Posted by: Eric Siebert
Eric Siebert, job market, Virtualization
One benefit of virtualization that is often stated is that by virtualizing you will reduce the number of administrators needed to manage your server environment. I heard this first hand years ago when we were looking to do a server virtualization project and I was skeptical as to how that would be possible. VMware itself touts this as a benefit of virtualization on their cost savings webpage stating the following:
VMware shifts the paradigm from managing “the raw ingredients of IT”, i.e. component-level infrastructure management, to cloud-based delivery of IT services. This dramatically reduces the cost and complexity of managing IT. VMware vSphere and the VMware vCenter Product Family simplify tedious day-to-day tasks such as provisioning, hardware maintenance, patching and capacity, incident, and performance management through policy-based automation. As a result IT resources and budgets can be shifted from tactical maintenance to strategic projects and innovation that dynamically respond to and ultimately drive the business.
In my experience virtualization has not reduced administrator headcount at all. Why is that? Because the number of servers that we started with before virtualizing was about the same after we virtualized. The only difference being instead of 80 or so physical servers we now only have about six physical servers that were still running those 80 original servers as virtual machines. As a result we may have less physical servers to manage but we now have more operating systems to manage. In addition to the 80 original ones we had six new ones as a result of the ESX hypervisors. So there may be less hardware maintenance which is very minimal to begin with but there are more operating systems to patch and maintain.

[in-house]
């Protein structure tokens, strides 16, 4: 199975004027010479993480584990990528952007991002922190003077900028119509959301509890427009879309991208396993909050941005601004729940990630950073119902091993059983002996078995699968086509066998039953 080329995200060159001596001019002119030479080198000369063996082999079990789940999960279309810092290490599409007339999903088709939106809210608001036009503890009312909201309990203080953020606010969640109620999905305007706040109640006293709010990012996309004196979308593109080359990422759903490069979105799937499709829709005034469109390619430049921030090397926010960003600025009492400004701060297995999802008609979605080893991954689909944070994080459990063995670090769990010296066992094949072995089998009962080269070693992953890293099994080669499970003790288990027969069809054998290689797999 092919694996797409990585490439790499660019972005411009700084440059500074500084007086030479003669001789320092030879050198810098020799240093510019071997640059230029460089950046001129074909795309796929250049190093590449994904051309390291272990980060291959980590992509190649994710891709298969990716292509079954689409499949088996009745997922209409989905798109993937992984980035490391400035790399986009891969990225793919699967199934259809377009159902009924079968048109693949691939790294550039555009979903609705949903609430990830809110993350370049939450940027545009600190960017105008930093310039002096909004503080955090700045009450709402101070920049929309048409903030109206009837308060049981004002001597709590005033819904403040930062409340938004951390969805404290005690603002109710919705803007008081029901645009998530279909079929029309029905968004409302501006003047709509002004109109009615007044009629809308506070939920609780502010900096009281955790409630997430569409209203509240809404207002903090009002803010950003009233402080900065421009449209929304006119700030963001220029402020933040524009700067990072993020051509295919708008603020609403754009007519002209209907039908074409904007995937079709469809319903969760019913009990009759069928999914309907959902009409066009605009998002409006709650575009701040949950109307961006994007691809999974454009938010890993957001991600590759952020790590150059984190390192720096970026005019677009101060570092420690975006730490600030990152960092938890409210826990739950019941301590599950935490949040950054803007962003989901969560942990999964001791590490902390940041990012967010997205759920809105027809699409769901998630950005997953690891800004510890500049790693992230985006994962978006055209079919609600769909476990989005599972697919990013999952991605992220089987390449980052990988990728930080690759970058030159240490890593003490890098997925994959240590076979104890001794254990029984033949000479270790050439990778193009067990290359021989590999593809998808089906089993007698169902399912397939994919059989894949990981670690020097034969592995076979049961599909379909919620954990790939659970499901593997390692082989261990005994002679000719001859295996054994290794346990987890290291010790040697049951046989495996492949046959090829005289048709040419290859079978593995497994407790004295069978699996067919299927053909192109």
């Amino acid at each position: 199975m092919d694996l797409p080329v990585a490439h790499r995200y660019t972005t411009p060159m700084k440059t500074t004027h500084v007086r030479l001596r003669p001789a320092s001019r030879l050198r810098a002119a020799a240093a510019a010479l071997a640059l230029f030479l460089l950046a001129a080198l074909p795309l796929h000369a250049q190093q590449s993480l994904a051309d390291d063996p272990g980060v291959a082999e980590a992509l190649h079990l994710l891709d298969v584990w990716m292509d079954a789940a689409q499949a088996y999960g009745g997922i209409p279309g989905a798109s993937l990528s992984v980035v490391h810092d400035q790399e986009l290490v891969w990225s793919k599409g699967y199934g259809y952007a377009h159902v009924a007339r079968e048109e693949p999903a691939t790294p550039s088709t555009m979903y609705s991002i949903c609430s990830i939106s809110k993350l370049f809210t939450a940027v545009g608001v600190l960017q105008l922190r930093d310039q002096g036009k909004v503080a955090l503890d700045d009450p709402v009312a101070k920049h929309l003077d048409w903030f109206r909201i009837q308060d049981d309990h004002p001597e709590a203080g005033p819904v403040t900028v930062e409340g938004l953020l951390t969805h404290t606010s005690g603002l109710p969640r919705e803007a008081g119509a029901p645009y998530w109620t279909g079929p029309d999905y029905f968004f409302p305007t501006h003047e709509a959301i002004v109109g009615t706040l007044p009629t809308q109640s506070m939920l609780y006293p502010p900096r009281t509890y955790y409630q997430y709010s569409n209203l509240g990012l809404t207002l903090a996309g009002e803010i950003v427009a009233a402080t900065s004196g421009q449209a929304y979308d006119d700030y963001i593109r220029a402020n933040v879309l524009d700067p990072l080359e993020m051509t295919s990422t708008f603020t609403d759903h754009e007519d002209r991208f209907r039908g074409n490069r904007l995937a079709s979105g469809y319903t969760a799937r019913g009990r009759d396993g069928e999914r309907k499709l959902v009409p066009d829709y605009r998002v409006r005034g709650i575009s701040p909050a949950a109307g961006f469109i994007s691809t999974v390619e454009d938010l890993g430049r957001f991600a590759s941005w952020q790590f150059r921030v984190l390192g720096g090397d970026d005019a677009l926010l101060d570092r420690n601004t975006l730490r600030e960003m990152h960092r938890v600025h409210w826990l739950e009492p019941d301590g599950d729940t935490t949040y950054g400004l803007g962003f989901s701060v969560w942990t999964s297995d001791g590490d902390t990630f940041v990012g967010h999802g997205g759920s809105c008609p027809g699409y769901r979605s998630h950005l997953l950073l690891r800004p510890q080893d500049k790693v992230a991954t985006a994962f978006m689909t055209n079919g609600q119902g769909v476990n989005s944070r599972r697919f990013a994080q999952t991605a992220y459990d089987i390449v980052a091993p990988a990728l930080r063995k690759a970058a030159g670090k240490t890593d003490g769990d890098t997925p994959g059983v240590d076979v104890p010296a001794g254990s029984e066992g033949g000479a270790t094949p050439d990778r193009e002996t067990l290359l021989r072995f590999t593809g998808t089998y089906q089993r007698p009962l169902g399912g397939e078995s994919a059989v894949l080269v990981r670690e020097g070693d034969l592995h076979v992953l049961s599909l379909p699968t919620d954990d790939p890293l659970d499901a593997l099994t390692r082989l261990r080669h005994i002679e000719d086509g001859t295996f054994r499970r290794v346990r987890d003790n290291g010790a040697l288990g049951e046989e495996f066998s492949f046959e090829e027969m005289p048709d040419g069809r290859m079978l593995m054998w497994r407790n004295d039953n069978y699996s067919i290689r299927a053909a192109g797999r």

One side-effect of virtualizing is VM sprawl. since VMs are so easy to create you tend to quickly end up with a lot more of them after you virtualize. Deploying a new physical server requires money, resources and data center space; deploying a new virtual machine only requires a few mouse clicks. Because of this you usually end up with even more servers to manage after you virtualize then you would have had if you had not virtualized.
When implementing virtualization, existing Windows or Linux system administrators tend to gain the additional duties and title of VMware administrator. When this happens their workloads will usually increase with the additional responsibilities of maintaining the virtual host servers.
So does virtualization really reduce the workload of administrators and allow companies to reduce headcounts? Maybe in some cases when consolidation is incorporated with virtualization projects, or highly-automated tools are put in place to manage the environment. But I’m guessing that there are not many companies that have let people go after virtualizing or have provided existing administrators with lots of extra free time.
Readers, what’s has been your experience, has virtualization reduced your headcount or reduced your server administration? Let us know in the comments.